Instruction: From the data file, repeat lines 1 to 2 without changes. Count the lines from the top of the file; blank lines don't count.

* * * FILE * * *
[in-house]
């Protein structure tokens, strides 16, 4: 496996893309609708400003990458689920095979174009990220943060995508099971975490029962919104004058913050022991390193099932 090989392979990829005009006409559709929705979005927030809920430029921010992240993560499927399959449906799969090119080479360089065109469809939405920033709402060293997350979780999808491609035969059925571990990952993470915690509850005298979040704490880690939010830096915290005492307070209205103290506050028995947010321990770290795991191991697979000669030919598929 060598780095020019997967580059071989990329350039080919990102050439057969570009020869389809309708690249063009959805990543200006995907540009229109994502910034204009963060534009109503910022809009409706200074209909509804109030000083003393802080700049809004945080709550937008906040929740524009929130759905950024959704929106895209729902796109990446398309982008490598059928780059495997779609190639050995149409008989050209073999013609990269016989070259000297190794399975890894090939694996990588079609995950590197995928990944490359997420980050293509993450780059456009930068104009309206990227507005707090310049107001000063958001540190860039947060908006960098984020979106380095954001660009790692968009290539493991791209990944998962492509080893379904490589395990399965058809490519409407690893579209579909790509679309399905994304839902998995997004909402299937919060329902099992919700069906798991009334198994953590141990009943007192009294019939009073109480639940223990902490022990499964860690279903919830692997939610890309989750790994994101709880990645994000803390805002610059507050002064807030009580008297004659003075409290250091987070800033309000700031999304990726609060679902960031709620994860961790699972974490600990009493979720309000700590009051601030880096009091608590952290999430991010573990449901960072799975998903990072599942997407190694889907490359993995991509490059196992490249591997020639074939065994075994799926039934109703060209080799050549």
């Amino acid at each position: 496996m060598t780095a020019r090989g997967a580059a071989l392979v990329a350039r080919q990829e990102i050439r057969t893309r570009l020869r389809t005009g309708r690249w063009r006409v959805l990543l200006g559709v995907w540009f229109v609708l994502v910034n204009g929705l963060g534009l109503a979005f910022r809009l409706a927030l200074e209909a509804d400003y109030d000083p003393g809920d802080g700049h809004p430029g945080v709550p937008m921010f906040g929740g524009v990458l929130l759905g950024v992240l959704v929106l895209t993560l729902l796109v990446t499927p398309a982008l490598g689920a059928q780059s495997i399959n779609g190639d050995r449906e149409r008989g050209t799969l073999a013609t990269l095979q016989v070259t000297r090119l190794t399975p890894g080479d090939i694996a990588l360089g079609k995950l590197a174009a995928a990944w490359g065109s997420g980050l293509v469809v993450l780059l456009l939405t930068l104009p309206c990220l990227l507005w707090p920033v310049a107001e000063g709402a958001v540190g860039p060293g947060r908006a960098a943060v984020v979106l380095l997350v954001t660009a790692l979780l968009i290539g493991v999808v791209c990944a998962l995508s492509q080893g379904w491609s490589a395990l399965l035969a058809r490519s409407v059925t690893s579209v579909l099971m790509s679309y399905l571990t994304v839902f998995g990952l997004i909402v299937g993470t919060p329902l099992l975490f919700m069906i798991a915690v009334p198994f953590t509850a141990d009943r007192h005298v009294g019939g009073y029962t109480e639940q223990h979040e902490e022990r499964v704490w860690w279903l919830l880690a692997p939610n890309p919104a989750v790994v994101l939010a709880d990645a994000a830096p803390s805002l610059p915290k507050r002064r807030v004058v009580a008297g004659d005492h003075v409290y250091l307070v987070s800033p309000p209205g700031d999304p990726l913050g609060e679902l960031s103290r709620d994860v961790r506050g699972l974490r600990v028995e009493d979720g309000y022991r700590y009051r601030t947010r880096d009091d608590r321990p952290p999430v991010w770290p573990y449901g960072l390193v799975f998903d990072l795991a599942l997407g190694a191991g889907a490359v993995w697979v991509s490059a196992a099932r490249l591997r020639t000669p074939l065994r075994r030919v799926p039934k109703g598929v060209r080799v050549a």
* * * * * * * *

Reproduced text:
[in-house]
């Protein structure tokens, strides 16, 4: 496996893309609708400003990458689920095979174009990220943060995508099971975490029962919104004058913050022991390193099932 090989392979990829005009006409559709929705979005927030809920430029921010992240993560499927399959449906799969090119080479360089065109469809939405920033709402060293997350979780999808491609035969059925571990990952993470915690509850005298979040704490880690939010830096915290005492307070209205103290506050028995947010321990770290795991191991697979000669030919598929 060598780095020019997967580059071989990329350039080919990102050439057969570009020869389809309708690249063009959805990543200006995907540009229109994502910034204009963060534009109503910022809009409706200074209909509804109030000083003393802080700049809004945080709550937008906040929740524009929130759905950024959704929106895209729902796109990446398309982008490598059928780059495997779609190639050995149409008989050209073999013609990269016989070259000297190794399975890894090939694996990588079609995950590197995928990944490359997420980050293509993450780059456009930068104009309206990227507005707090310049107001000063958001540190860039947060908006960098984020979106380095954001660009790692968009290539493991791209990944998962492509080893379904490589395990399965058809490519409407690893579209579909790509679309399905994304839902998995997004909402299937919060329902099992919700069906798991009334198994953590141990009943007192009294019939009073109480639940223990902490022990499964860690279903919830692997939610890309989750790994994101709880990645994000803390805002610059507050002064807030009580008297004659003075409290250091987070800033309000700031999304990726609060679902960031709620994860961790699972974490600990009493979720309000700590009051601030880096009091608590952290999430991010573990449901960072799975998903990072599942997407190694889907490359993995991509490059196992490249591997020639074939065994075994799926039934109703060209080799050549």